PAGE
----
2. D ON ’ T H AVE T IME TO L ISTEN ? T RY T HESE T IPS Employee: ‘‘I need more employees if we are going to meet the target date.’’ Manager: ‘‘Tell me a little more about why you think you need more staff.’’ Or Employee: ‘‘That sales department is such a loser. They promise the moon to our customers and we can’t even get the products developed by then.’’ Manager: ‘‘What exactly did the sales department promise and to which customer? When do you think your team will finish the product develop- ment?’’ 3. Paraphrase. Paraphrasing is similar to restating, except that in paraphrasing you use your own words instead of the speaker’s. Also, listeners often paraphrase using a question instead of a statement. The purpose of paraphrasing is to be sure you understand what the direct report meant—by saying it a different way. Especially when used in question form, paraphrasing is collaborative because it invites the speaker to continue. Employee: ‘‘Heather, we’ve got a problem. Those guys from manufacturing are messing up our schedule with the customers. We, the sales depart- ment, promised our top customer that we would deliver the new prod- uct to them by next Wednesday. We based this promise on what Ron, the head of manufacturing, told us. Now they are blaming us and we won’t have the product by Wednesday. This is going to dent our relation- ship with our highest-revenue customer. This could mean the company misses our quarterly revenue target.’’ Manager: ‘‘Let me see if I’ve got this straight, Eliot. There are a lot of issues you are raising. Are you saying that we are not going to make corporate revenue projections this quarter?’’ Employee: ‘‘Well, no. I’m just saying we might not.’’ Manager: ‘‘So just to be sure I understand your other concerns, is it definite that we will not deliver the product by Wednesday?’’ Notice that, with the three techniques of restating the employee’s comment, asking clarifying questions, and paraphrasing, the only pur- —243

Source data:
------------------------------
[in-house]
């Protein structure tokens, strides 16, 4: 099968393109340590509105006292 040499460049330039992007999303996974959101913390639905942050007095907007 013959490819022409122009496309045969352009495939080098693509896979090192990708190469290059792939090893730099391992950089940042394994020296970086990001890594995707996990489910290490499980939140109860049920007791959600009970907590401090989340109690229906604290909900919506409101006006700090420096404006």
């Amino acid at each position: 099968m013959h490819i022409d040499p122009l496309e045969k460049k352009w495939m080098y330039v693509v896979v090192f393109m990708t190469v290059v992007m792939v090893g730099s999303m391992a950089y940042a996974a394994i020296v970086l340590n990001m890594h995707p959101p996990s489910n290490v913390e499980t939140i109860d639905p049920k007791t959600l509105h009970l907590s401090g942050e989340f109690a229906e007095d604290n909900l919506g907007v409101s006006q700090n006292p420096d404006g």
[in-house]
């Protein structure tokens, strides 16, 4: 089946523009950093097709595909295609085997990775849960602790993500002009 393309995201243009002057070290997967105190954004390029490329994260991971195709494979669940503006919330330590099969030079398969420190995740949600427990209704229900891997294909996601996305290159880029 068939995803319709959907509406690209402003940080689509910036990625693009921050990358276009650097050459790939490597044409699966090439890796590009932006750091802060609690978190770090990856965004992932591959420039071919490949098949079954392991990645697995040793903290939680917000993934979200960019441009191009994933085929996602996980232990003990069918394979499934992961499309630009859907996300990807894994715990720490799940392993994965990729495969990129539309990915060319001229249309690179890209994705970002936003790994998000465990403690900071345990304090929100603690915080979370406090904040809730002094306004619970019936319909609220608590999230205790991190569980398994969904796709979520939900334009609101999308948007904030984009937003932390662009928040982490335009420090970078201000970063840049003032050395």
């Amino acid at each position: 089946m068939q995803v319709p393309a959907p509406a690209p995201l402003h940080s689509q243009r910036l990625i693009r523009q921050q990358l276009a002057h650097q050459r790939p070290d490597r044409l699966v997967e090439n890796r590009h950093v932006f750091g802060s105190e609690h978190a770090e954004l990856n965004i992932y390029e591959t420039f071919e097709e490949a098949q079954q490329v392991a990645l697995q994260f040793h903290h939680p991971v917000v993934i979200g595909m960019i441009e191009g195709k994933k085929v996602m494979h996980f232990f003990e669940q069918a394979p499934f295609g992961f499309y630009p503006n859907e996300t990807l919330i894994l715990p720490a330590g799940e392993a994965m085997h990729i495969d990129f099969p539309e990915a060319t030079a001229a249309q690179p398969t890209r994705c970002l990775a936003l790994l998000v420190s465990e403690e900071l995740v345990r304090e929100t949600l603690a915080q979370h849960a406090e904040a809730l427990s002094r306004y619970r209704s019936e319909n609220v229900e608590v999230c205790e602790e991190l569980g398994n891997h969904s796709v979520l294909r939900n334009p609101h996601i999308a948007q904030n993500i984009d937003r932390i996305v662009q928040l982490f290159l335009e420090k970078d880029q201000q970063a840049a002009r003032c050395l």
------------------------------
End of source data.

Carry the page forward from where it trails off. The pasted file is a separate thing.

3. L EADING C OLLABORATIVE C ONVERSATIONS pose is to understand the speaker’s meaning. The manager does not give advice and jump in with a solution. A solution might not be appropriate, because the manager might not grasp what the employee actually meant or have enough facts yet. Notice also that the manager does not change the attention from the direct report to himself by saying, ‘‘Me too. I had that same problem.’’ The manager does not agree or disagree with the employee’s statements—he or she merely tries to accurately compre- hend them. This requires neutrality and withholding judgment. Listening Is the Key to Delivering Desired Results Scott Torok, co-owner of Descend Salon in San Francisco, prides himself on purposeful consideration for creating beauty and style—for the well- being of his clients. To achieve this high standard, he has acquired expert communication skills. ‘‘A communication breakdown equals a bad hair- cut,’’ Scott says. He continues, ‘‘You have to really listen. Not just half listen and think, ‘I’ll just do haircut 2.’ ’’ Scott always paraphrases what the client says to be sure he under- stands what it is the client really means. He cites two examples of poten- tial miscommunication. The client says, ‘‘I want my hair over my ears.’’ Does that mean covering the ears, or the ability to tuck it behind the ears, or cut above the ears? So he moves the hair one position at a time and says, ‘‘Do you mean you want it this way, or this way?’’ Another common issue is the client with hair layers who says, ‘‘I want my hair all one length.’’ Scott takes a section of hair from the top and shows her that to have her hair all one length, he would need to cut the bottom of the hair off to meet the end of the top layer. This would result in a short haircut that was unwanted. Sometimes the client really wants layers on top. ‘‘That’s why a lot of hairstylists fail to give clients what they want,’’ Scott says. ‘‘They don’t listen carefully enough to understand what the client means. Listening and paraphrasing can take a little time up front, but it sure improves the outcome and it builds trust and relationships. 244—